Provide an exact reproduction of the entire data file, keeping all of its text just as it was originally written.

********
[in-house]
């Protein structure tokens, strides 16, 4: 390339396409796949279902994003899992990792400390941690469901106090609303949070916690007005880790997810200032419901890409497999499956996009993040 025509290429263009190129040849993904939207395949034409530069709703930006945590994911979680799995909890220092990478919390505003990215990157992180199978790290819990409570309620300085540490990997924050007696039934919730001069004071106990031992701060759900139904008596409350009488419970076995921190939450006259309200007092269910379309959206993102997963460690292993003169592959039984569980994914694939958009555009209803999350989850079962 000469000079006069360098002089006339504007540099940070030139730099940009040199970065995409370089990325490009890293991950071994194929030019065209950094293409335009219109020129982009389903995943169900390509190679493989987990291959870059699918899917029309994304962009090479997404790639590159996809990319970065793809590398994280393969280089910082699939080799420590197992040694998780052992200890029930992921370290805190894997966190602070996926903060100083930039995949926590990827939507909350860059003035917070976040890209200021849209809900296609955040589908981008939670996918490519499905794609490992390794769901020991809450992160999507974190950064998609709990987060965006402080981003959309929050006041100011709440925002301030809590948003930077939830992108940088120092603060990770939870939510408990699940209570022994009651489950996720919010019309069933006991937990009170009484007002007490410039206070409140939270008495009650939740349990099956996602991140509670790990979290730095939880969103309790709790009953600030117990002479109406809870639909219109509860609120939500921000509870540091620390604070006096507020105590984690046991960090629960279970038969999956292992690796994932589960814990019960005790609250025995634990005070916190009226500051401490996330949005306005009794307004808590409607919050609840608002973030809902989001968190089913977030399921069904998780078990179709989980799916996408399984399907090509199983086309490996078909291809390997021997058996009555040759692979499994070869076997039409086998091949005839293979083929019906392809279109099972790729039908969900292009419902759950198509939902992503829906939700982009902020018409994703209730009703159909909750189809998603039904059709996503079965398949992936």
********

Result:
[in-house]
């Protein structure tokens, strides 16, 4: 390339396409796949279902994003899992990792400390941690469901106090609303949070916690007005880790997810200032419901890409497999499956996009993040 025509290429263009190129040849993904939207395949034409530069709703930006945590994911979680799995909890220092990478919390505003990215990157992180199978790290819990409570309620300085540490990997924050007696039934919730001069004071106990031992701060759900139904008596409350009488419970076995921190939450006259309200007092269910379309959206993102997963460690292993003169592959039984569980994914694939958009555009209803999350989850079962 000469000079006069360098002089006339504007540099940070030139730099940009040199970065995409370089990325490009890293991950071994194929030019065209950094293409335009219109020129982009389903995943169900390509190679493989987990291959870059699918899917029309994304962009090479997404790639590159996809990319970065793809590398994280393969280089910082699939080799420590197992040694998780052992200890029930992921370290805190894997966190602070996926903060100083930039995949926590990827939507909350860059003035917070976040890209200021849209809900296609955040589908981008939670996918490519499905794609490992390794769901020991809450992160999507974190950064998609709990987060965006402080981003959309929050006041100011709440925002301030809590948003930077939830992108940088120092603060990770939870939510408990699940209570022994009651489950996720919010019309069933006991937990009170009484007002007490410039206070409140939270008495009650939740349990099956996602991140509670790990979290730095939880969103309790709790009953600030117990002479109406809870639909219109509860609120939500921000509870540091620390604070006096507020105590984690046991960090629960279970038969999956292992690796994932589960814990019960005790609250025995634990005070916190009226500051401490996330949005306005009794307004808590409607919050609840608002973030809902989001968190089913977030399921069904998780078990179709989980799916996408399984399907090509199983086309490996078909291809390997021997058996009555040759692979499994070869076997039409086998091949005839293979083929019906392809279109099972790729039908969900292009419902759950198509939902992503829906939700982009902020018409994703209730009703159909909750189809998603039904059709996503079965398949992936």